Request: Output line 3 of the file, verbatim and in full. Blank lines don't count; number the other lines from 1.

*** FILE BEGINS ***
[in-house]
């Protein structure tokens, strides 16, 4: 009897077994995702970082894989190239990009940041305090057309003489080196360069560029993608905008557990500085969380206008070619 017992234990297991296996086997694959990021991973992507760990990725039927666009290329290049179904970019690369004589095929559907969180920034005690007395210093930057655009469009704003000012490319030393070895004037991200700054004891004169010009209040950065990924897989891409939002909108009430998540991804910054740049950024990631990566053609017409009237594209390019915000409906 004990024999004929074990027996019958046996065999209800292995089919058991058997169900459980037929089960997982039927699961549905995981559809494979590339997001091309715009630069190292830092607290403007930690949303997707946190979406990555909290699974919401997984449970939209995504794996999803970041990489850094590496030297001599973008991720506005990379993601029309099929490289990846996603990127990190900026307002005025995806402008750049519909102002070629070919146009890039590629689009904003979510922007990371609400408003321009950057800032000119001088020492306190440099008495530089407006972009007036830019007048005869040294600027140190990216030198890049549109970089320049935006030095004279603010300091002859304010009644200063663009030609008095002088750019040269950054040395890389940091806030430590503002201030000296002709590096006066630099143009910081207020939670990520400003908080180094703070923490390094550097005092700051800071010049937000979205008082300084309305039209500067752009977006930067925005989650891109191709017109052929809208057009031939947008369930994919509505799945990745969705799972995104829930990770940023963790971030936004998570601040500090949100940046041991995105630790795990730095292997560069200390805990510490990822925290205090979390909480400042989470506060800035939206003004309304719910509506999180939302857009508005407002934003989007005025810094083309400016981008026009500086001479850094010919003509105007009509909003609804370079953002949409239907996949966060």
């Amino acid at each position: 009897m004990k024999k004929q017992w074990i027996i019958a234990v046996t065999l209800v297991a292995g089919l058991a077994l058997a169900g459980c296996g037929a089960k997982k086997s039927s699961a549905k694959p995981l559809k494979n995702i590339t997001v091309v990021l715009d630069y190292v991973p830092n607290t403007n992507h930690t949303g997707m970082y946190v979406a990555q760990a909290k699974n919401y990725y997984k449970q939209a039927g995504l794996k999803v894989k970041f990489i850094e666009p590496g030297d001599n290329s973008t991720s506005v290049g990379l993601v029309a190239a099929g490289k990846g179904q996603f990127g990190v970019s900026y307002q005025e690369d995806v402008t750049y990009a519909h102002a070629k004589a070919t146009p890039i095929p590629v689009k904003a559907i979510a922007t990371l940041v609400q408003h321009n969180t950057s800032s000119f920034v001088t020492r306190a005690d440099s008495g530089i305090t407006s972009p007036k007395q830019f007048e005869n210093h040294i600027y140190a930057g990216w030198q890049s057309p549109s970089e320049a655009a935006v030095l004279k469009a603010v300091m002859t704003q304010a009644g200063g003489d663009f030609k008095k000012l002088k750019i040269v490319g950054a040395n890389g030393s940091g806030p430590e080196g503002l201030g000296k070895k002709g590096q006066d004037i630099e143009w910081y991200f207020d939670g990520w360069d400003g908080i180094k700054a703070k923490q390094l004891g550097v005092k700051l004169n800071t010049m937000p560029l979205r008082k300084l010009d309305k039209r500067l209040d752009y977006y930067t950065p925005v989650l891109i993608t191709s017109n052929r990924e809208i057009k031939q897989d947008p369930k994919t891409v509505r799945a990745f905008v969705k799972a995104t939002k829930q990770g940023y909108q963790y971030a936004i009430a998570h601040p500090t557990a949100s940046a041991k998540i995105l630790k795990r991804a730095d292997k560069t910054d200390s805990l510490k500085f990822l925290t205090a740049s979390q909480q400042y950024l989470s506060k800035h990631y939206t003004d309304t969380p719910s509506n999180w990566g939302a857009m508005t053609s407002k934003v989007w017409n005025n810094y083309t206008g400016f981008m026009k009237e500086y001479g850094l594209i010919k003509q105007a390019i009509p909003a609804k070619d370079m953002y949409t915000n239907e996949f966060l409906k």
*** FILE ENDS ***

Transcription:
């Amino acid at each position: 009897m004990k024999k004929q017992w074990i027996i019958a234990v046996t065999l209800v297991a292995g089919l058991a077994l058997a169900g459980c296996g037929a089960k997982k086997s039927s699961a549905k694959p995981l559809k494979n995702i590339t997001v091309v990021l715009d630069y190292v991973p830092n607290t403007n992507h930690t949303g997707m970082y946190v979406a990555q760990a909290k699974n919401y990725y997984k449970q939209a039927g995504l794996k999803v894989k970041f990489i850094e666009p590496g030297d001599n290329s973008t991720s506005v290049g990379l993601v029309a190239a099929g490289k990846g179904q996603f990127g990190v970019s900026y307002q005025e690369d995806v402008t750049y990009a519909h102002a070629k004589a070919t146009p890039i095929p590629v689009k904003a559907i979510a922007t990371l940041v609400q408003h321009n969180t950057s800032s000119f920034v001088t020492r306190a005690d440099s008495g530089i305090t407006s972009p007036k007395q830019f007048e005869n210093h040294i600027y140190a930057g990216w030198q890049s057309p549109s970089e320049a655009a935006v030095l004279k469009a603010v300091m002859t704003q304010a009644g200063g003489d663009f030609k008095k000012l002088k750019i040269v490319g950054a040395n890389g030393s940091g806030p430590e080196g503002l201030g000296k070895k002709g590096q006066d004037i630099e143009w910081y991200f207020d939670g990520w360069d400003g908080i180094k700054a703070k923490q390094l004891g550097v005092k700051l004169n800071t010049m937000p560029l979205r008082k300084l010009d309305k039209r500067l209040d752009y977006y930067t950065p925005v989650l891109i993608t191709s017109n052929r990924e809208i057009k031939q897989d947008p369930k994919t891409v509505r799945a990745f905008v969705k799972a995104t939002k829930q990770g940023y909108q963790y971030a936004i009430a998570h601040p500090t557990a949100s940046a041991k998540i995105l630790k795990r991804a730095d292997k560069t910054d200390s805990l510490k500085f990822l925290t205090a740049s979390q909480q400042y950024l989470s506060k800035h990631y939206t003004d309304t969380p719910s509506n999180w990566g939302a857009m508005t053609s407002k934003v989007w017409n005025n810094y083309t206008g400016f981008m026009k009237e500086y001479g850094l594209i010919k003509q105007a390019i009509p909003a609804k070619d370079m953002y949409t915000n239907e996949f966060l409906k």